Saturday, November 26, 2011

PTSD and Parenting

For 8-1/2 years, I have been battling Post Traumatic Stress Disorder.  The thing is, I didn't know I had PTSD until a few months ago.  It has colored everything in my life for nearly a decade, causing me to make some questionable decisions, making me keep the people I love at arm's length, and creating a very high anxiety situation in my life.  I can't sleep without sleeping pills, I have to take two anxiety pills a day, and I suffer from violent night terrors that result in me beating my husband in my sleep (though, in fairness, he probably deserves it. ;) )

C is nearly 4 years.... Which means I had PTSD for years before conceiving her and for the entire time I've been her mom.  On a scale of 1-10, my standard stress level is an 8 or 9.  I am constantly clenching my jaw, my knees, my toes... SOMETHING.  I am incapable of relaxing.  So how did learning my daughter had multiple disabilities and health conditions contribute to this?  Well, it certainly didn't HELP my anxiety, that's for sure!

How do you face the world head-on, advocate for your child, and remain positive and supportive of them when you constantly feel like the world is a terrifying place full of life-threatening dangers?  How do you focus on creating learning opportunities for your child through play when you can't stop thinking that you have no way to protect yourself if and when someone breaks through the front door?

About a month ago, I started seeing a new therapist who specializes in EMDR (look it up; it's interesting and effective for PTSD).  We laid the groundwork for the therapy, creating a prioritized list of memories that are intrusive and cause great emotional disturbances, as well as a mental "safe place" (my childhood bedroom) to which I can retreat if therapy gets too difficult and I need to feel protected.  Then my insurance company sent me a letter saying they were only approving 3 visits (2 of which I had already used) to the new therapist.

I went into a panic.  I cried, I shook, and I curled up in bed for hours, unable to function.  I had finally found someone with a technique that could actually help me and change my life for the better, and now the insurance company is threatening to take that away from me??!?  It was a nightmare, and it sent me into an emotional crisis.  I went into my daughter's bedroom to sit with her for a minute, and I emerged 45 minutes later without having uttered a sound or made a single move.  I can only imagine what her little brain made of that!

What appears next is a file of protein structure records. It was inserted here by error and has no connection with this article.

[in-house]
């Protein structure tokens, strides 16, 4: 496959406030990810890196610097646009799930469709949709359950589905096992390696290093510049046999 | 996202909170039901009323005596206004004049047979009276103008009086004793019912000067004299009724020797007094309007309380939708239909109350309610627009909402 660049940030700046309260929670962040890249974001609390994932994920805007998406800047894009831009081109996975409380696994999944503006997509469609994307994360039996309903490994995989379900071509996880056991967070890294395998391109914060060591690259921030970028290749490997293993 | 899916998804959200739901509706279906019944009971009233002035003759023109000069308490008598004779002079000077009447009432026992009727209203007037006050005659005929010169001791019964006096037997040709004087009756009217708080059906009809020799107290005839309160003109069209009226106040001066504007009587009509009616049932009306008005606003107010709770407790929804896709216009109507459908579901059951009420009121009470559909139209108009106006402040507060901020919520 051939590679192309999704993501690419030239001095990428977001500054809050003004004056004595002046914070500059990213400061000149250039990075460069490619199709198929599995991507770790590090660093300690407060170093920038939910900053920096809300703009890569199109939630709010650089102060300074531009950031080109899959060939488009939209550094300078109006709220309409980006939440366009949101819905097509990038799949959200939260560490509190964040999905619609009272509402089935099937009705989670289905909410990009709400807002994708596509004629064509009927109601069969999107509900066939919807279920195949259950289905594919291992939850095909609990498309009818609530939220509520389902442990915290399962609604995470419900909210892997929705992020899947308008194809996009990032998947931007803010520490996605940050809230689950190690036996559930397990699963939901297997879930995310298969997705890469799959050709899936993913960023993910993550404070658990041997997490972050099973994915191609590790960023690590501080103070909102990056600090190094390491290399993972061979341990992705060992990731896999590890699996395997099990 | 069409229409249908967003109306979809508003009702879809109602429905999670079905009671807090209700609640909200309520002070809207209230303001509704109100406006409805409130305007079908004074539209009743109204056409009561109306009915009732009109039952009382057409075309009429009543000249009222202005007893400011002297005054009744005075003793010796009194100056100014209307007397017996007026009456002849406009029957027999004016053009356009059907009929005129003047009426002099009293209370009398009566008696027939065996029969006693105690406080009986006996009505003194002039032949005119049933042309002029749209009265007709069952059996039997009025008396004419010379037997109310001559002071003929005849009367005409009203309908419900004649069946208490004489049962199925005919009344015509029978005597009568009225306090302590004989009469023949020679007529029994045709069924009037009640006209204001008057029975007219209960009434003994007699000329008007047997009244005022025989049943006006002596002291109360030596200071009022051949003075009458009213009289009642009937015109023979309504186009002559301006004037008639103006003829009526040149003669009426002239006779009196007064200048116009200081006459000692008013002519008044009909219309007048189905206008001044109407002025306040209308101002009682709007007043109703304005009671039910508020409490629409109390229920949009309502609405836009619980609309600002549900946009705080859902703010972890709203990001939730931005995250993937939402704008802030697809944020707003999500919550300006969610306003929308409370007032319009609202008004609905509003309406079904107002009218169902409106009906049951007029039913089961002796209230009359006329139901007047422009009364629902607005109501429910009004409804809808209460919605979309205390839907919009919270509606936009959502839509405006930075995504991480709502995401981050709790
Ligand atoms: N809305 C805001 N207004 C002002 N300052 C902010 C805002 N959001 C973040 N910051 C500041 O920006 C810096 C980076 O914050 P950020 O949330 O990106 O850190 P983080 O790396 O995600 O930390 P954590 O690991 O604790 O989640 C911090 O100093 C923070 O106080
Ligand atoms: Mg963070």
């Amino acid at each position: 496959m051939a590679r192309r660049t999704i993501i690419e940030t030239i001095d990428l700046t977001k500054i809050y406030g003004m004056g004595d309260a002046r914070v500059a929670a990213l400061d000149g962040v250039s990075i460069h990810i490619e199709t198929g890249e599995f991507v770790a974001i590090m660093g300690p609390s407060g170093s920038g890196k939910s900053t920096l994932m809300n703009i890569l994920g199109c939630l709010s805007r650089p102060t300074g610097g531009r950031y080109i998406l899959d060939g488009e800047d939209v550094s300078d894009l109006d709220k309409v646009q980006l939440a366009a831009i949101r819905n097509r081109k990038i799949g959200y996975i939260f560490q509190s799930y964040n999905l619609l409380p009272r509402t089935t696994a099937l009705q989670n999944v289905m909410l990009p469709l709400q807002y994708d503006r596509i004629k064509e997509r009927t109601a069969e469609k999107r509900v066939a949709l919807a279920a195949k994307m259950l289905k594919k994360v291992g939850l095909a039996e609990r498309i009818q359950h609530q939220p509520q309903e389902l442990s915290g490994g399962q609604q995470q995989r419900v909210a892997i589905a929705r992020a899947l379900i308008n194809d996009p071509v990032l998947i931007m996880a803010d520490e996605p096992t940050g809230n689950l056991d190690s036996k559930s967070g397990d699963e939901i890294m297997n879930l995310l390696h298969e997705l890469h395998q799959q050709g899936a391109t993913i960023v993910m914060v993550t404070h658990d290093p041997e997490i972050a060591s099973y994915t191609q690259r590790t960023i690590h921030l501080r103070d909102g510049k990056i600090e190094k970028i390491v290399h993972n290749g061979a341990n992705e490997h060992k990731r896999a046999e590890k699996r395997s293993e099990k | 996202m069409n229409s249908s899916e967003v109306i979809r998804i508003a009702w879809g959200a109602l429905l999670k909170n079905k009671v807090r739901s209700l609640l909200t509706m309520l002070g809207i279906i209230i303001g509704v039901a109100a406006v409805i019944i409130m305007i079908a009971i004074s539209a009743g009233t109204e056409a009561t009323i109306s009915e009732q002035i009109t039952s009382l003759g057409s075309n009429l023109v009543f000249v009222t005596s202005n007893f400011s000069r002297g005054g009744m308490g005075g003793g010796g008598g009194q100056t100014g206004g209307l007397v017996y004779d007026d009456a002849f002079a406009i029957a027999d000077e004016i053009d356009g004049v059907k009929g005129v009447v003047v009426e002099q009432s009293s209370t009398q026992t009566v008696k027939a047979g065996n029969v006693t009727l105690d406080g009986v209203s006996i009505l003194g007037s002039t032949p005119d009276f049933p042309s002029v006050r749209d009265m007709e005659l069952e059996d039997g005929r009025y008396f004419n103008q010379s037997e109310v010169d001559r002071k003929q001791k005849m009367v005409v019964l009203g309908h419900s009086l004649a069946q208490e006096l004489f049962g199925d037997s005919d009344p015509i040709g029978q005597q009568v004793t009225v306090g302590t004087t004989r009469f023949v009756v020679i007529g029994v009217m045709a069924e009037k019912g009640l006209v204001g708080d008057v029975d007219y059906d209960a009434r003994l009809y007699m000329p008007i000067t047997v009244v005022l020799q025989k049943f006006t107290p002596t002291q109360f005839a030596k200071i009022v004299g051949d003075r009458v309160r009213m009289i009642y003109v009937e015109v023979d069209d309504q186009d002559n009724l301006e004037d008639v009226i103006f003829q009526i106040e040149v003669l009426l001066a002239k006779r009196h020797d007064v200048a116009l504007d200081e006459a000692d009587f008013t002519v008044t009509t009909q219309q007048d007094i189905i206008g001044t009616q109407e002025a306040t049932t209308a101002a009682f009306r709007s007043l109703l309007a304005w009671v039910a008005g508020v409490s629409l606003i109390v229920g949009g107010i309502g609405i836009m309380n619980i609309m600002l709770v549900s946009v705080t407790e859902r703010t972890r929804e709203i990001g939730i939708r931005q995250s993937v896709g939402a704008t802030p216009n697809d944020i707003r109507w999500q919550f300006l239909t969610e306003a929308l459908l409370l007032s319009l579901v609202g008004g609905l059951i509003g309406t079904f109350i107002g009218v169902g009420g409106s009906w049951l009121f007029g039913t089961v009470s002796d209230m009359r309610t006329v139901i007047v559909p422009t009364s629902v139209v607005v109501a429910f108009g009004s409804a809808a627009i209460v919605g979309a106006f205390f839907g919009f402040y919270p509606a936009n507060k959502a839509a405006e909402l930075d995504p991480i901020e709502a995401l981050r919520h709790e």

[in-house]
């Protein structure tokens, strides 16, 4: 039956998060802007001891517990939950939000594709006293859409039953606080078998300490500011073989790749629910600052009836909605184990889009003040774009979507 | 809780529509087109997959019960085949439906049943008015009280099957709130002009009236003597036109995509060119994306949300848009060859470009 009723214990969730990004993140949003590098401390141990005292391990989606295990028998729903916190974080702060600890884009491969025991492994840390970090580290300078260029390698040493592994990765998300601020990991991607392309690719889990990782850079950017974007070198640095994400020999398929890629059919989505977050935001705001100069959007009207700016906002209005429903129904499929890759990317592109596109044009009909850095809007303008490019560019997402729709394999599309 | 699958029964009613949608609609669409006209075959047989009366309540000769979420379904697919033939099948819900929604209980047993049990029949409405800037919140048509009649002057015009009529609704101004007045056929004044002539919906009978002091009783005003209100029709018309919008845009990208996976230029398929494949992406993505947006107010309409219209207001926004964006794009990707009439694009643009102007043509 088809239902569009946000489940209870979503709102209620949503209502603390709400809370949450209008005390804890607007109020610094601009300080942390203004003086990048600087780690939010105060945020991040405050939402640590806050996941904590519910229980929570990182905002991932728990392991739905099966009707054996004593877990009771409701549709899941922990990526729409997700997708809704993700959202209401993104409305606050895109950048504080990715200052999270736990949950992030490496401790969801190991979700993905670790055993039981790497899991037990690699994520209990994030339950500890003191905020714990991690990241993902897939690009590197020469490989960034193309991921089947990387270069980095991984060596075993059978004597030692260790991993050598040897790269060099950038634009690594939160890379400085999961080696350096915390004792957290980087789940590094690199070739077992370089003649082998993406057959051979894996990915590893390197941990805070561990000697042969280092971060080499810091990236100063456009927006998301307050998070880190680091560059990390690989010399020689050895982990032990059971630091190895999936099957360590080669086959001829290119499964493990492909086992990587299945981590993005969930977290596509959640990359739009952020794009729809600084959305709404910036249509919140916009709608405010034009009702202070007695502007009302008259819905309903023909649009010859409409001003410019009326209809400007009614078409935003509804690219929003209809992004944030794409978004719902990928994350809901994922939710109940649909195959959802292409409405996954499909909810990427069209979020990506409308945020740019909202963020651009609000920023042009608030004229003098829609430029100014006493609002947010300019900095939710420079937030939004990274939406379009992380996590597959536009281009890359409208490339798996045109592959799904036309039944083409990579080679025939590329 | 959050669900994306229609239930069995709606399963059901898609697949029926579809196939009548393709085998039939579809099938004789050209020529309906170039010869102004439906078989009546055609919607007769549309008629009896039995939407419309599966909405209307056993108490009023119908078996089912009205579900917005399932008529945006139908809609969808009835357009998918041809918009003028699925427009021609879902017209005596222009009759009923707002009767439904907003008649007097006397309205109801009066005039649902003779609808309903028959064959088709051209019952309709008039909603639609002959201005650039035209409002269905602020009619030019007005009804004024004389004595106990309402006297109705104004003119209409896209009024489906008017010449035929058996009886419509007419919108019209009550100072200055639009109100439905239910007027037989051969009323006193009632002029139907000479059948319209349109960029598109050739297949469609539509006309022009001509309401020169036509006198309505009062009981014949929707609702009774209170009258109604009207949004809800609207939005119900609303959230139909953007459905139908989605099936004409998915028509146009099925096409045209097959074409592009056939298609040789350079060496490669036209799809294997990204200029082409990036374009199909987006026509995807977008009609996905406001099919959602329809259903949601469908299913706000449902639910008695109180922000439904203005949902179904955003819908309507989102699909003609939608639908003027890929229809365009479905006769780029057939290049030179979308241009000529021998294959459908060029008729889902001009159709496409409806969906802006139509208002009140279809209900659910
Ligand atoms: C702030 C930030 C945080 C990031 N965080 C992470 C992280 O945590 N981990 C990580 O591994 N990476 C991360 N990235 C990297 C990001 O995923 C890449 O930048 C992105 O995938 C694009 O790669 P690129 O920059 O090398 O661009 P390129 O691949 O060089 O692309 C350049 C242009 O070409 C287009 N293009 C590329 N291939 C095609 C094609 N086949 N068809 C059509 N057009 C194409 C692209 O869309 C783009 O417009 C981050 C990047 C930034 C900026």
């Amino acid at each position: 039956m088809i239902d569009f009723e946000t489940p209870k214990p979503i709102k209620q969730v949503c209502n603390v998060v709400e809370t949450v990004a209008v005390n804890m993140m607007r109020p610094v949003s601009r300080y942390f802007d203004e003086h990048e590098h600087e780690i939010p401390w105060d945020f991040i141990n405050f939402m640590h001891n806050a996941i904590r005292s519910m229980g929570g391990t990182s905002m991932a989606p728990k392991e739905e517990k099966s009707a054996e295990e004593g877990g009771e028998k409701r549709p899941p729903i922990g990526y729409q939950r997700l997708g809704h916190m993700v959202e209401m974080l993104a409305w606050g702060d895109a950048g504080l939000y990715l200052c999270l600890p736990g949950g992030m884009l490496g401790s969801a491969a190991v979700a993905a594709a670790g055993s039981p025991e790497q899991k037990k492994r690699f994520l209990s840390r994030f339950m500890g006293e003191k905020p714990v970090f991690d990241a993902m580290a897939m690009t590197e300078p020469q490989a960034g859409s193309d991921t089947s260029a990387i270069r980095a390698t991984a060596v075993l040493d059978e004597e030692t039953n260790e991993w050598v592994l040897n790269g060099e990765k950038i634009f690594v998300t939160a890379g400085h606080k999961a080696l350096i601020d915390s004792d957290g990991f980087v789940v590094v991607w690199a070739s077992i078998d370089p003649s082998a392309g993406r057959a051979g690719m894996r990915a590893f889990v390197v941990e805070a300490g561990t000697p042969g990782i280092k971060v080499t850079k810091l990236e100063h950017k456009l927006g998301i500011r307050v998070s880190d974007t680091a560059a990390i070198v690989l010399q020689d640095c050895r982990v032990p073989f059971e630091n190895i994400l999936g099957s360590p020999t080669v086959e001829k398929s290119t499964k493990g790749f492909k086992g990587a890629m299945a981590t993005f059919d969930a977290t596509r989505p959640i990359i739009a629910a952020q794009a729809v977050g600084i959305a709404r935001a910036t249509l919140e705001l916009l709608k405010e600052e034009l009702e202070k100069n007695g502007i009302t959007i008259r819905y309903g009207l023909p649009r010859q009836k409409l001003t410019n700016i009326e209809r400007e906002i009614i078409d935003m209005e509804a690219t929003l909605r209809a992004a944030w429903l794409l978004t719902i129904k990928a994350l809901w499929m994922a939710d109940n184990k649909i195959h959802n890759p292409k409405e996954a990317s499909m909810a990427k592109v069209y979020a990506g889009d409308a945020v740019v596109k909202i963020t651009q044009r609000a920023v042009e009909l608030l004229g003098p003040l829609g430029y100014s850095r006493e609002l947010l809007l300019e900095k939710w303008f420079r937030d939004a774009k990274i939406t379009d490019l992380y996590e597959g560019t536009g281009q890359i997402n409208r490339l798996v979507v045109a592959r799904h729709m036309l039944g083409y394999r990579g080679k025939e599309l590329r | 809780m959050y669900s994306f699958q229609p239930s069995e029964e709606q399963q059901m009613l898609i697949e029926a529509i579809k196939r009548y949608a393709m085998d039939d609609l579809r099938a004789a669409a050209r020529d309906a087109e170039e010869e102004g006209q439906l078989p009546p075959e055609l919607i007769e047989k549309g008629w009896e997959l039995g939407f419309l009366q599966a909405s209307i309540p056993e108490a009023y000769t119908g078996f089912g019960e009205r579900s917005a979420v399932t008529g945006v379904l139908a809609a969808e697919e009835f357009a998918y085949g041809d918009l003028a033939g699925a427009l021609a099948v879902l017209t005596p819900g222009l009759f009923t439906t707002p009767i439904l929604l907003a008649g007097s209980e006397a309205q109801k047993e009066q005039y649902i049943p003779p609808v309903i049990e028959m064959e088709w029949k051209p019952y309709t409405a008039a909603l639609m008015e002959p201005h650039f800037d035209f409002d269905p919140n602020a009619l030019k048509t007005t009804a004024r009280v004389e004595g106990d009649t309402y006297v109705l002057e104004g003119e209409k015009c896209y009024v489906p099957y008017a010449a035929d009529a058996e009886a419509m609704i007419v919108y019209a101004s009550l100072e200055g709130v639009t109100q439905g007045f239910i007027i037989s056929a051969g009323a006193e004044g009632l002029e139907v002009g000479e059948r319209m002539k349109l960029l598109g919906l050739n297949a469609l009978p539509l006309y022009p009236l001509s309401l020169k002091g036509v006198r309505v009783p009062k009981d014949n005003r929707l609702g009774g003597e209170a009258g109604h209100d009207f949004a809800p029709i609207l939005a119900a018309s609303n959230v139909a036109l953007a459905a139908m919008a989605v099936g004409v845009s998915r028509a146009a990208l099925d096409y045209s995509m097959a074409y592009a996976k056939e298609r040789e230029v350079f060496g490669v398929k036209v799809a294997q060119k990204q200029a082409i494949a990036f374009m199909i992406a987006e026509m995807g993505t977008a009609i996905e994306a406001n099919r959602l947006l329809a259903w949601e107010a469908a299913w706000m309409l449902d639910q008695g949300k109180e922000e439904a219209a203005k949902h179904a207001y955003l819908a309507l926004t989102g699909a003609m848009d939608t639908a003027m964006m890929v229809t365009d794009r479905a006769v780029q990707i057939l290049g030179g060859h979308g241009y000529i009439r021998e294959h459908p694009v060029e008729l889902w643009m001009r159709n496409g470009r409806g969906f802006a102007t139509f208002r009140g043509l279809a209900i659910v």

Sometimes, it seems nearly impossible to take care of another human life when you feel so out of control over your own life.  When the world is just too big and too scary and too dangerous to function, how do you prepare a child--especially a child with special needs--to enter that world?  Wouldn't it be better just to lock her in her room for her entire life and spare her the pain and anguish that lurks in the world beyond the front door?

Most days, I do just fine.  I wake up, I get her ready for preschool, and I put her on the bus without any major anxiety.  I don't fret while she's at school, and I'm excited when the bus drops her off and I have my baby girl back in my arms.  I remember that play is educational and therapeutic, and I play with her.  I try to teach her new words, new ways to play, and new skills.  I am a good mother.

Then there are those days when the walls come tumbling down around me, and all I can do is sit among the rubble and mourn the evils in the world, the way in which I suffer daily, and a general sense of hopelessness that interferes with my ability to see past my daughter's challenges and makes trying to raise my expectations and overcome the obstacles nearly impossible.  I am a good mother, but I am not a perfect mother.  I am broken, and sometimes I just don't work correctly or as intended.

Parenting with PTSD and mental illness is a constant struggle.  Sure, there are pills and therapists and online support groups to help you through it... But I never feel like I'm good enough for C.  I'm not whole, so how can I be the exceptional mother her disabilities require?  At least I'm healthy enough to know I need help and to seek it out.  I don't give up on my mental health any more than I would give up on C.  On the hard days, I fight and I keep my head above water so I can be and do all the things I need to be and do.  Then there are the easy days, when I can simply enjoy the miracles in my life and the wonder that is my little girl.

I'm looking forward to getting the insurance company on my side so I can get better and have more of those easy days.

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